What does the Coalition think?
Cameron’s announcement was a party political one – one as Leader of the Conservative Party. He was setting out his party’s policy, just as Nick Clegg set out his when, as the media have gotten used to doing, ask a minister from the other Coalition partner whenever a minister makes an announcement. Europe is one of the Coalition’s fault lines.
But does the general public notice the subtle difference between speaking as party leader vs speaking as head/deputy head of government? I’m not sure that everyone does. It’s a bit like policy civil servants trying to explain to people that while they work for politicians, they are not active members of political parties that happen to be in government. (For most policy civil servants, being active in this manner would breach the Civil Service Code. If you were a minister would you trust the policy advice of someone openly and publicly campaigning for you to be kicked out of office? Exactly).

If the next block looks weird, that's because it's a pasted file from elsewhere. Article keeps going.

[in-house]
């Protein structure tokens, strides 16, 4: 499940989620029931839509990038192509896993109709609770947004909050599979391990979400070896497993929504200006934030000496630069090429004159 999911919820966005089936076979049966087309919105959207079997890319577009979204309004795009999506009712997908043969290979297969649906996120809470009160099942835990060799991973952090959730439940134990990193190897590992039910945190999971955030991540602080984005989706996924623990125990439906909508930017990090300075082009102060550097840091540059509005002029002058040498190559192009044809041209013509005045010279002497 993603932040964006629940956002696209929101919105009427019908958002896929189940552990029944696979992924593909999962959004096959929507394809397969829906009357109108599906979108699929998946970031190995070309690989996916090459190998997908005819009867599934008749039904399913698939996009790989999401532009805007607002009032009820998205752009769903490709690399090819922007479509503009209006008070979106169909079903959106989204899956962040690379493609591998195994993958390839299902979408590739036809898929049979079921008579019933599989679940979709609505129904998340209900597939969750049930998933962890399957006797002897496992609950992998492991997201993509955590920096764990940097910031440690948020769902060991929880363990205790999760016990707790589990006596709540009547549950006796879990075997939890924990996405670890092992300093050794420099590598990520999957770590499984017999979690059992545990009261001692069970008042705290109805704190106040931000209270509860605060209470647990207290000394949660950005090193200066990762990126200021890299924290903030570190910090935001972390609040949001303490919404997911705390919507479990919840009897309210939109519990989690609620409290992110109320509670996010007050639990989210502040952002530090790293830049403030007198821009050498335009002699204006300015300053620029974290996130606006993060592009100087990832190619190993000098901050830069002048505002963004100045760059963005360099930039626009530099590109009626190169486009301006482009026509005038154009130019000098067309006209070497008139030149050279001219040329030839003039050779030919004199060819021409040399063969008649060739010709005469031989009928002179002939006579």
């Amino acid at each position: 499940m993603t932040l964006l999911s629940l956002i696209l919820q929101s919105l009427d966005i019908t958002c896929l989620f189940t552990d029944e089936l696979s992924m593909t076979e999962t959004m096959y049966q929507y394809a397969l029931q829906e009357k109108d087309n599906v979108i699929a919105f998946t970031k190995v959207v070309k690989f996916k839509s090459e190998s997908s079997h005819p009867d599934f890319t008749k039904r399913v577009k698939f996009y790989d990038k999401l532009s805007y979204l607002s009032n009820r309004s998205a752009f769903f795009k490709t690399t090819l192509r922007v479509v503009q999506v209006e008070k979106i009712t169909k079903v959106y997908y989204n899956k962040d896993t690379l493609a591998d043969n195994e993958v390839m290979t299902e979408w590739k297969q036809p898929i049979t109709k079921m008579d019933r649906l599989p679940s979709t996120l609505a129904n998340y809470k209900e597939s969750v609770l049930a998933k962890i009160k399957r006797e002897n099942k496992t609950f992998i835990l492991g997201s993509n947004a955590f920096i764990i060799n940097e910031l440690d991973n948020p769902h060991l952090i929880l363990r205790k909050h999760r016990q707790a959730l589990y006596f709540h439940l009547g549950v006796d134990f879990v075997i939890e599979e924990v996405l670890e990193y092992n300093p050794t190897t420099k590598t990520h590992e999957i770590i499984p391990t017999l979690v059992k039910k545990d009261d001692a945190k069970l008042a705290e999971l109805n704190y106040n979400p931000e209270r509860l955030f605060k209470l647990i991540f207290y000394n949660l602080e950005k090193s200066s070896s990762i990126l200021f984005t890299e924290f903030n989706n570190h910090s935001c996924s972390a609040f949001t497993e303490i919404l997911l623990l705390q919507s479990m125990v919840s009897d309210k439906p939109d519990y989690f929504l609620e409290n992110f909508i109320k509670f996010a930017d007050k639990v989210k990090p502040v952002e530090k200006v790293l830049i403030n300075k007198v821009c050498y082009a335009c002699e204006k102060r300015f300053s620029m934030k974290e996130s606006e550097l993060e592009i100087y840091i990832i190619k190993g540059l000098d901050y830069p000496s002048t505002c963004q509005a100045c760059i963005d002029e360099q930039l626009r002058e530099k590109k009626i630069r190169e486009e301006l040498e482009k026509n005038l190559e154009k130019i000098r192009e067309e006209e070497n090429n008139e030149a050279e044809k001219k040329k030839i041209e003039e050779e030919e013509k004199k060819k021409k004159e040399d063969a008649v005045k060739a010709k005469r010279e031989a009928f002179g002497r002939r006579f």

“So…what’s going to happen?”
In the grand scheme of things, I’m a bit “Meh” to it all. About 15 years ago I’d have gotten all Mr Angry about all things EU – in those days I believed what was written in the papers. But these days, for me the global picture is an even bigger mess than the EU. Perhaps in that regard #IagreewithNick [Clegg]. There are more important things to be dealing with than an in-out referendum.
If Cameron’s gamble forces the hand of the EU and drives improvement in systems, processes, accountability and transparency, then great. This will all depend however on what the starting negotiating positions are of both Cameron and the EU. If Cameron’s domestic political position is not strengthened – vis-a-vis UKIP in particular, the EU’s negotiating position may be strengthened. Some quarters might turn around and say let’s wait till the 2015 election – just as the EU did in late 1996/97, knowing that Major was heading for a wipeout & a new administration taking a different approach.